By Harsha Solanki, Managing Director, India, at Infobip
Mobile phone adoption across India has seen a huge increase over past half century. By the end of 2018, 36% of the country is expected to own smartphone, up from 22.2% in 2014, according to research from Statista.
Many businesses across the region have been quick to leverage this trend. This is evident by the huge volume of Application-to-Person (A2P) SMS that are sent every month across the region – 13 billion on average. Businesses are realising that the most efficient way to engage with consumers is via their mobile phones.
A2P SMS is used by businesses across all sectors – such as healthcare, transport and entertainment – a large proportion of the growth has been driven by the finance and retail sector. In retail, the technology has been embraced by major e-commerce brands such as Flipkart, eBay and Amazon, which use it to communicate schedule drop-offs with their customers.
In the finance sector, real-time SMS notifications and alerts that customers receive from their banks, contribute towards more trust being built and better quality of experience.
Yet, whilst the use of SMS for customer engagement is constantly on the rise, businesses are also beginning to realize that this technology is just the tip of the iceberg when it comes to customer engagement.
The availability of data services across India – both Wi-Fi and cellular – are creating opportunities for businesses to interact with their customers using online methods. The customer engagement dynamic is changing and savvy businesses are moving ahead of competition by putting a renewed focus on the importance of omnichannel communication.
Consumers in India have individual preferences when it comes to the communications channels they prefer – be it SMS, email, voice, and OTT applications, such as WhatsApp. They may prefer different communication channels depending on what they’re doing, where they are, and what stage of a transaction they are at. In India’s mobile centric world, contextual and real-time interaction across different communications platforms has become the key to building stronger engagement with customers.
However, despite the new avenues now available for engaging with customers, the rollout of omnichannel communications by is proving difficult for some businesses, which are often unable to add anything more than SMS and email support. Those that do introduce new communications platforms are presented with the challenge of trying to stitch together solutions from different vendors, which is neither efficient nor practical, particularly if there’s the requirement to scale.
The range of diverse channels that the average business needs to support, making them all work together, pulling insightful information from all channels, is a daunting process for even the most tech-savvy business.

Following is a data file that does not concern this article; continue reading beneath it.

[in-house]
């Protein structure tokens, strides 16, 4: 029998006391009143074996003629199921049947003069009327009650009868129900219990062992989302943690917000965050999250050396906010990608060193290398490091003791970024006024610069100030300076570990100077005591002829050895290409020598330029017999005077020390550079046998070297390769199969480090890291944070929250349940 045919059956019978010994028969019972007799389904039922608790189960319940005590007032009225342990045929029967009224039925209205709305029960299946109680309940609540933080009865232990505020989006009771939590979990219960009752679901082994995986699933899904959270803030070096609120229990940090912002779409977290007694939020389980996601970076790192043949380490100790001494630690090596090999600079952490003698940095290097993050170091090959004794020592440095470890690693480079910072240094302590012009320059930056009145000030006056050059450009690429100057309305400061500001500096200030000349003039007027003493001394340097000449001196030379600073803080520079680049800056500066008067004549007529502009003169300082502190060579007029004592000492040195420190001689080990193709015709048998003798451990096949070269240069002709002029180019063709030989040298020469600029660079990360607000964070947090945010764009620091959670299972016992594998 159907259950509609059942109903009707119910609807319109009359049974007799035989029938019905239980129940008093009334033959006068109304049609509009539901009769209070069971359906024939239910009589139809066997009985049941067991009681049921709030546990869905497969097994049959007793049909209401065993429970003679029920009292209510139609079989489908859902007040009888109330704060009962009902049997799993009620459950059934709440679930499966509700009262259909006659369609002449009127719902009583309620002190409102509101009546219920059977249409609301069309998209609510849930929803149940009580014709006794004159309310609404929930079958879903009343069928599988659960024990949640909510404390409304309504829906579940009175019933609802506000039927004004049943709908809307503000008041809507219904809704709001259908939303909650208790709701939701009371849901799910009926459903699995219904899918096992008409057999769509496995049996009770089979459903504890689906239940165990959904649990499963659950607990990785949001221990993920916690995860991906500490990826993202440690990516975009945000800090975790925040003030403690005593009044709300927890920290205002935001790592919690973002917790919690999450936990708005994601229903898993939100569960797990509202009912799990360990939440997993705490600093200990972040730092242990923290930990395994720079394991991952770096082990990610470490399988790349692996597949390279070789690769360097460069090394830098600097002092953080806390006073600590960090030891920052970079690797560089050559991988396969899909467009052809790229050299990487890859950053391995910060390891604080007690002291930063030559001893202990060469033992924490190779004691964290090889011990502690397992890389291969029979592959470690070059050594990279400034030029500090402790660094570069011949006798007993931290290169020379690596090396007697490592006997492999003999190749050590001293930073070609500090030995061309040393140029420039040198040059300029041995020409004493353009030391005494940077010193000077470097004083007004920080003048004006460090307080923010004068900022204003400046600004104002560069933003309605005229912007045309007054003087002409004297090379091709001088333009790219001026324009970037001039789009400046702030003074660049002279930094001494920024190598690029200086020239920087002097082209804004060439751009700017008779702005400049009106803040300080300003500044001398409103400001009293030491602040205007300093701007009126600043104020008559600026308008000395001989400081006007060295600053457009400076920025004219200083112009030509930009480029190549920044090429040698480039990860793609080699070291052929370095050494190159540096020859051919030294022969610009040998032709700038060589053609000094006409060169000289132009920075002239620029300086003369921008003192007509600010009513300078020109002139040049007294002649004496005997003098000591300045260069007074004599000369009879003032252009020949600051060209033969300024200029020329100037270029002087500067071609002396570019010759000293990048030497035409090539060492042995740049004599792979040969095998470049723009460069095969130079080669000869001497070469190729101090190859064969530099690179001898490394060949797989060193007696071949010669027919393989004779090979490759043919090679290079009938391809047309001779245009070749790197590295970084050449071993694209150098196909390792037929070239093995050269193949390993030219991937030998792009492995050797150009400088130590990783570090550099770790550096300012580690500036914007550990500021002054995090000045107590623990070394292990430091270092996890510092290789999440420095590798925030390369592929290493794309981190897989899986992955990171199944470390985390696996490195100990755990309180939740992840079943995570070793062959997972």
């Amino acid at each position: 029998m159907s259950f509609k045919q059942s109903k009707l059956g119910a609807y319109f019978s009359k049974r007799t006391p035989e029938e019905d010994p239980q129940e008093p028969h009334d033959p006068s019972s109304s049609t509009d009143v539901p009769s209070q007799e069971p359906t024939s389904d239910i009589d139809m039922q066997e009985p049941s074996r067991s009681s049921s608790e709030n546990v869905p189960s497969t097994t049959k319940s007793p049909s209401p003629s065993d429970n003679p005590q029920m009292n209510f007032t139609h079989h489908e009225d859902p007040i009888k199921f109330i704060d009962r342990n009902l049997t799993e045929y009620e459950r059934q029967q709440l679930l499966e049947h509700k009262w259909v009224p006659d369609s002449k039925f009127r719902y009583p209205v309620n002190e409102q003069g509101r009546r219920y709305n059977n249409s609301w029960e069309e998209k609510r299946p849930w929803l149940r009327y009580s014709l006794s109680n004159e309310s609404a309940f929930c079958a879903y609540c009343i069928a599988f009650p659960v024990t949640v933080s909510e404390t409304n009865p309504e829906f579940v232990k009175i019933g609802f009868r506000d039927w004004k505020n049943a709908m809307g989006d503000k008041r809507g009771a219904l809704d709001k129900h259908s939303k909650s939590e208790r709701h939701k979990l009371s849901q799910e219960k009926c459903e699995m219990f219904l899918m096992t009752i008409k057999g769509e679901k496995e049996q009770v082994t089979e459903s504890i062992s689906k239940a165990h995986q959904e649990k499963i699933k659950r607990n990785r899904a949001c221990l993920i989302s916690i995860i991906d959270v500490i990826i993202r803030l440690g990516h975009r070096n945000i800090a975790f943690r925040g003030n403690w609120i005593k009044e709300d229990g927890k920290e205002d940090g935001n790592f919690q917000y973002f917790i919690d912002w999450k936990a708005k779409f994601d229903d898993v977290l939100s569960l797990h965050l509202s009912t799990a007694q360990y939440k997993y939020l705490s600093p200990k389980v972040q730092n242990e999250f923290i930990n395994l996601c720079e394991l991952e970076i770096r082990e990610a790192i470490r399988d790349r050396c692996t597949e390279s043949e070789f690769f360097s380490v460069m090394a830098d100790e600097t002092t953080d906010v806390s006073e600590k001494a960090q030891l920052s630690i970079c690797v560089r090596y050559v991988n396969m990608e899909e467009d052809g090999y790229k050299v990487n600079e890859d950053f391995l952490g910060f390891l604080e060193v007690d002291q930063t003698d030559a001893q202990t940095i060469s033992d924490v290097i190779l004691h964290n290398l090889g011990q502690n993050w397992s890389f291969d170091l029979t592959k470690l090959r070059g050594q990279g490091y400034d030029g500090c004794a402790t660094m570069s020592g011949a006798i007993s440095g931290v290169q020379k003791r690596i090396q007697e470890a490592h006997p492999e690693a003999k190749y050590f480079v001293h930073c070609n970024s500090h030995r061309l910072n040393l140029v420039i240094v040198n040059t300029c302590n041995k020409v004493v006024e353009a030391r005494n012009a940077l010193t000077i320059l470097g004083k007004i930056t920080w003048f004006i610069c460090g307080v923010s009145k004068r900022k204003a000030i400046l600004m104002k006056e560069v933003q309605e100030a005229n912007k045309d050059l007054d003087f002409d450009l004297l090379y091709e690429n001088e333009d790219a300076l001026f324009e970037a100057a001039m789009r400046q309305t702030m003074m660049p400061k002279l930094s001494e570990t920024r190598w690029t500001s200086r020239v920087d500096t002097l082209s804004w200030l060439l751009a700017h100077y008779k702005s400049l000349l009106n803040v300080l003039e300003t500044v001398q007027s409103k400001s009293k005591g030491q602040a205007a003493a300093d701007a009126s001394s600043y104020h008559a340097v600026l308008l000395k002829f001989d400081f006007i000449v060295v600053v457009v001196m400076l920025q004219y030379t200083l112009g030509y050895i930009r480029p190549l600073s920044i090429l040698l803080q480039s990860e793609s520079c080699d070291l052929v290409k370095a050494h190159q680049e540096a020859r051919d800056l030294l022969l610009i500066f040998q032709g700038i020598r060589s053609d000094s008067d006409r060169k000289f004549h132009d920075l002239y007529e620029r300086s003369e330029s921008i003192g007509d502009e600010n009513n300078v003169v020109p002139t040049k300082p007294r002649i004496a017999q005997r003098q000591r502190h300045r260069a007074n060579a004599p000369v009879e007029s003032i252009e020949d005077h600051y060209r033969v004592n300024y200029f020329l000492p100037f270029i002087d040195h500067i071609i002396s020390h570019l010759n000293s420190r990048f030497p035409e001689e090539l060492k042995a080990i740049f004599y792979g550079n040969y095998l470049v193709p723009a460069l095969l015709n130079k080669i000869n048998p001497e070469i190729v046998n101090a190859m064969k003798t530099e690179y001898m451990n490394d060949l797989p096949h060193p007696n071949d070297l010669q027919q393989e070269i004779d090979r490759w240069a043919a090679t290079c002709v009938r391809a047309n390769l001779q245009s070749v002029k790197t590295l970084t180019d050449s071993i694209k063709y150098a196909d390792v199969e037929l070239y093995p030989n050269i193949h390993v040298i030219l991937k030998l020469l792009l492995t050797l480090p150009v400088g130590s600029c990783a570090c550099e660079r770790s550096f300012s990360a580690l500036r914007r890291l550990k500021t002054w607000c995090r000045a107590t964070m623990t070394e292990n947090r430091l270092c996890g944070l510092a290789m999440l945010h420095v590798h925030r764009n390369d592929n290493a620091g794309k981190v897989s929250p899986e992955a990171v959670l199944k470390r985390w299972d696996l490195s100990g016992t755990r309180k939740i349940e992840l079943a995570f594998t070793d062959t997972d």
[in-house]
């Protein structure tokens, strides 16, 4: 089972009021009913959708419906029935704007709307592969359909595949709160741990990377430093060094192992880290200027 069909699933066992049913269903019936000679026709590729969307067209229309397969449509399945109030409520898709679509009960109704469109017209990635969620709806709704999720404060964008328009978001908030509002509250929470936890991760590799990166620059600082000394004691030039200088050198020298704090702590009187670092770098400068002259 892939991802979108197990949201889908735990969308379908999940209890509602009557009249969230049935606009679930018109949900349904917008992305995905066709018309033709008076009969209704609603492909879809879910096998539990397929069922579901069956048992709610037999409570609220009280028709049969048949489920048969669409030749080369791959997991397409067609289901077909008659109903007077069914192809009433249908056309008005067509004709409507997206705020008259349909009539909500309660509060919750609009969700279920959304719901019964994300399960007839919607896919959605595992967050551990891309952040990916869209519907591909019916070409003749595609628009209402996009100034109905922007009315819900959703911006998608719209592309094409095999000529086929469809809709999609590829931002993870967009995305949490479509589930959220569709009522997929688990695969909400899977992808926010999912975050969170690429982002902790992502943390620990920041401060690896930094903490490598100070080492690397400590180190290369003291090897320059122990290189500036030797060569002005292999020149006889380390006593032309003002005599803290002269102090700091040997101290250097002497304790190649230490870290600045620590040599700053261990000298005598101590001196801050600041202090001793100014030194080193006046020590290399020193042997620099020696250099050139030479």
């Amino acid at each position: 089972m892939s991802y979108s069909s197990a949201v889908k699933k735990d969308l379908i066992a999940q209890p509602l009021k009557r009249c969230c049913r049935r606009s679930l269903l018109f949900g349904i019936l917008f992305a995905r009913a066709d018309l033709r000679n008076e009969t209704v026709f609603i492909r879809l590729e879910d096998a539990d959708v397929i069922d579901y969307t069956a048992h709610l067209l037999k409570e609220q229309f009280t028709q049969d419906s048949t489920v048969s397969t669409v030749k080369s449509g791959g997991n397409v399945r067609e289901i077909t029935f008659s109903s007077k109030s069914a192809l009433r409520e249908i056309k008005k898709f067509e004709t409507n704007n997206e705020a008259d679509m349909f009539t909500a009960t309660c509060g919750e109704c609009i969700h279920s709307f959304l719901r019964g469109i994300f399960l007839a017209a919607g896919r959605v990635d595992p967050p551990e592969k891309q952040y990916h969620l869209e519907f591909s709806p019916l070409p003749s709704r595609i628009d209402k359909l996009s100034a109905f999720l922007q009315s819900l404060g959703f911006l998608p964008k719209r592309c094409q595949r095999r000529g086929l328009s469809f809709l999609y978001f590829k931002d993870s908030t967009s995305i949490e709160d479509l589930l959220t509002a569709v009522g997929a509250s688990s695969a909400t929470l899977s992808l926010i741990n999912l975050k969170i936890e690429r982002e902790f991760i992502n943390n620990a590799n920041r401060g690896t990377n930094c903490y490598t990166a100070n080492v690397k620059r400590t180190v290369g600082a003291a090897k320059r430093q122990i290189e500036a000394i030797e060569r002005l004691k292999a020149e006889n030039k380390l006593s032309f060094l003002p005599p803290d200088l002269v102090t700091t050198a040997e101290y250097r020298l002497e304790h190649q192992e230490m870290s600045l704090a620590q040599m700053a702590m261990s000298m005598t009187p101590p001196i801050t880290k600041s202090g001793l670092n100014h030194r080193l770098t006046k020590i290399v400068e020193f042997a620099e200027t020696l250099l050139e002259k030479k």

Fortunately, reaping the benefits of omnichannel is no longer a challenge. The so-called Communications-Platform-as-a-
Using CPaaS for better engagement
The CPaaS model is a recent development in India – a single solution that seamlessly combines almost any existing, popular communications channel. It allows a specialist messaging provider to strip away the complexity associated with omnichannel, managing it on a behalf of a business, as a cloud-based service.
The features available from a specialist messaging provider includes 24/7 support, in-house and centralised product development, and support for several major programming languages to tie in with any existing network environment. CPaaS is also built with flexibility and scalability so that it can address the needs of a business, at any stage of its development.
An experienced messaging provider’s role is vital to help with the challenge of managing different communications channels and the nuances involved with them. Business struggle to manage this themselves – it requires a lot of resources to make it a reality.
However, a messaging provider can offer the omnichannel communication framework and the APIs to automatically tap into all of a business’s communication channels. This gives a company a runway to focus on other aspects of their core business, such as engaging with their customers, and driving growth and expansion, rather than worry about the IT technicalities of their communication channels.
A CPaaS provider also offers the ability to monitor, analyse and report on customer engagement, across all of the different communication channels that it introduces. Businesses in India are increasingly seeking multi-service solutions that support integrated messaging, user segmentation and advanced reporting, via a single web portal.
The portal should be designed for easy integration with any existing CRM or data management system, offering support for two-way interaction based on available customer information. This helps a business better manage its communication flow – from initial engagement, to ongoing relationships building and beyond.
Having access to these insights opens up a wide range of new avenues for a business to improve the way it markets to its customers. Once a business has identified, when, where and how its customers prefer to be engaged, it can communicate with them in an appropriate manner, which will be met by a more receptive audience.
With the mobile ecosystem in India rapidly expanding, business must constantly readdress the method by which they communicate with their customers.
A CPaaS approach can enable them to adapt their approaches and implement an engagement that best suits the needs of their business. By using a combination of new messaging technology and a fresh commercial mind-set, business in India can engage with their customers on terms that suit them, giving them the communicative experience they crave.